In more technical terms, Linked Data follows four principles:
- Use URIs as names for things.
- Use HTTP URIs so that people can look up (Dereference) those names.
- When someone looks up a URI, provide useful information, using the standards.
- Include links to other URIs, so that they can discover more things.
The third principle mentions that useful information should be provided using the standards. The standards that is referring to are RDF, SPARQL and OWL.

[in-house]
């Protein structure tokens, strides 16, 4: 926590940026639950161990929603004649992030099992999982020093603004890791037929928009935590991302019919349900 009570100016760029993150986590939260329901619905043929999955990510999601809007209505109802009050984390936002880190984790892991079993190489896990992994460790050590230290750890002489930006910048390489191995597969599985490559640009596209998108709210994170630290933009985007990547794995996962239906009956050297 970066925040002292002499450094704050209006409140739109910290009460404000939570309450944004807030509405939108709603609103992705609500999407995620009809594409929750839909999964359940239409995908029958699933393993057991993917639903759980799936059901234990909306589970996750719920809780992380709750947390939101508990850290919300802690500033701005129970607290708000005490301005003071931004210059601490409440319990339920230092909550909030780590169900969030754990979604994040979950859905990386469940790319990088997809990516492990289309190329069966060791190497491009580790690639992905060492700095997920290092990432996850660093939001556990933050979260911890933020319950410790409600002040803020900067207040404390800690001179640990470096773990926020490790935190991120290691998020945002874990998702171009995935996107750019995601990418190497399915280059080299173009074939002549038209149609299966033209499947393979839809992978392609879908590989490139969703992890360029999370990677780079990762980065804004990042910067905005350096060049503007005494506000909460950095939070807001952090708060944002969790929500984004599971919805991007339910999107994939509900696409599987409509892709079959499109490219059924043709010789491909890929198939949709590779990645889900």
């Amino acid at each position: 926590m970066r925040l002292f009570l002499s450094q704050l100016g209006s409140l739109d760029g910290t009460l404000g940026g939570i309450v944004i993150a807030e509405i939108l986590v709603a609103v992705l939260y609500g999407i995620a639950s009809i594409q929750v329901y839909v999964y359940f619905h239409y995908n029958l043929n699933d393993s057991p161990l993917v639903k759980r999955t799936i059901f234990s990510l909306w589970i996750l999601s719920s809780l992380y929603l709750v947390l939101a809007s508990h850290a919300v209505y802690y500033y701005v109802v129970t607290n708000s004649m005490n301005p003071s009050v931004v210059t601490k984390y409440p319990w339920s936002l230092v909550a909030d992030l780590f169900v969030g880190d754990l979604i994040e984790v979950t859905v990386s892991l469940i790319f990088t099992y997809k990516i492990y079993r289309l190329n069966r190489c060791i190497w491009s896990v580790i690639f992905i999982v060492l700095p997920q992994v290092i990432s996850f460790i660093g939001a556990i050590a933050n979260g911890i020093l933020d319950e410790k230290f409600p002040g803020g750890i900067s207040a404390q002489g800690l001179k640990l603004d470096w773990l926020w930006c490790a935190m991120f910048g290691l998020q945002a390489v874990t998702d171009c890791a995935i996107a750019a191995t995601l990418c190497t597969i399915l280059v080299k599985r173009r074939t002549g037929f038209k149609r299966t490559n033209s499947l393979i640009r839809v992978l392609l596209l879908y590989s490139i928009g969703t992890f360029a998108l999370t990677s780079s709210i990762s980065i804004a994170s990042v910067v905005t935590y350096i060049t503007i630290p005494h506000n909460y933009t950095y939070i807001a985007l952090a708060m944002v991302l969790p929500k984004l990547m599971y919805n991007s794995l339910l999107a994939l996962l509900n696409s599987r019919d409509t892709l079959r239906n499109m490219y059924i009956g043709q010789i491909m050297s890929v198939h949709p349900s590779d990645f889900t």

RDF (Resource Description Framework) is a language for providing structured information. The structure is provided by codifying the information in triples that follow the subject-predicate-object pattern: the predicate is a property of the subject whose value is the object. A lot of information can be represented using such pattern, for example: Rome is part of Italy, CYCB interacts with CYCA, etc. Triples from different resources can be combined, since the subject of one triple can be the object of another triple. By combining different triples we obtain an RDF graph. An RDF graph can be queried using SPARQL. RDF entities (Subjects, Predicates, Objects) are identified by URIs. Later, when served to the user in a Linked Data setting, the appropriate representation is provided by performing content negotiation: HTML, RDF(XML), JSON, etc. It is key to understand that the main URI is a URI given to an entity, and that the entity has different representations. However, Linked Data is about linking entities, not their representations (Documents).